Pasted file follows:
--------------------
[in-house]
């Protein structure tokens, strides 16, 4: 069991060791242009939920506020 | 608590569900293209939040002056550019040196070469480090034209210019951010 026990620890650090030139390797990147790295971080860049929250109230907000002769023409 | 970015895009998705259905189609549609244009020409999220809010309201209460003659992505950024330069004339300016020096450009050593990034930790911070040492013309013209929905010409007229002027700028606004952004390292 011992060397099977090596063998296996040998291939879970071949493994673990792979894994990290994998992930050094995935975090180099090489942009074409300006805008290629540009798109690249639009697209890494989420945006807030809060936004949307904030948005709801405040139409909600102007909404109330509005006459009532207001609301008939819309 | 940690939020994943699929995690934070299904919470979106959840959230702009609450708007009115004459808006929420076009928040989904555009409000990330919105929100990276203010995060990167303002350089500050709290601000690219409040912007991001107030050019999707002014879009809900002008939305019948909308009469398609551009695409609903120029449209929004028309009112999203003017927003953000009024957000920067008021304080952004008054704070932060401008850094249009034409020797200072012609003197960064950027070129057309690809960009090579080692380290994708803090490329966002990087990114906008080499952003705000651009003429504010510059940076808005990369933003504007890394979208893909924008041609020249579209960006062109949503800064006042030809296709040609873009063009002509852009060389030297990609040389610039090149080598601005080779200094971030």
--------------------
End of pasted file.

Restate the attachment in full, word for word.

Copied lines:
[in-house]
């Protein structure tokens, strides 16, 4: 069991060791242009939920506020 | 608590569900293209939040002056550019040196070469480090034209210019951010 026990620890650090030139390797990147790295971080860049929250109230907000002769023409 | 970015895009998705259905189609549609244009020409999220809010309201209460003659992505950024330069004339300016020096450009050593990034930790911070040492013309013209929905010409007229002027700028606004952004390292 011992060397099977090596063998296996040998291939879970071949493994673990792979894994990290994998992930050094995935975090180099090489942009074409300006805008290629540009798109690249639009697209890494989420945006807030809060936004949307904030948005709801405040139409909600102007909404109330509005006459009532207001609301008939819309 | 940690939020994943699929995690934070299904919470979106959840959230702009609450708007009115004459808006929420076009928040989904555009409000990330919105929100990276203010995060990167303002350089500050709290601000690219409040912007991001107030050019999707002014879009809900002008939305019948909308009469398609551009695409609903120029449209929004028309009112999203003017927003953000009024957000920067008021304080952004008054704070932060401008850094249009034409020797200072012609003197960064950027070129057309690809960009090579080692380290994708803090490329966002990087990114906008080499952003705000651009003429504010510059940076808005990369933003504007890394979208893909924008041609020249579209960006062109949503800064006042030809296709040609873009063009002509852009060389030297990609040389610039090149080598601005080779200094971030």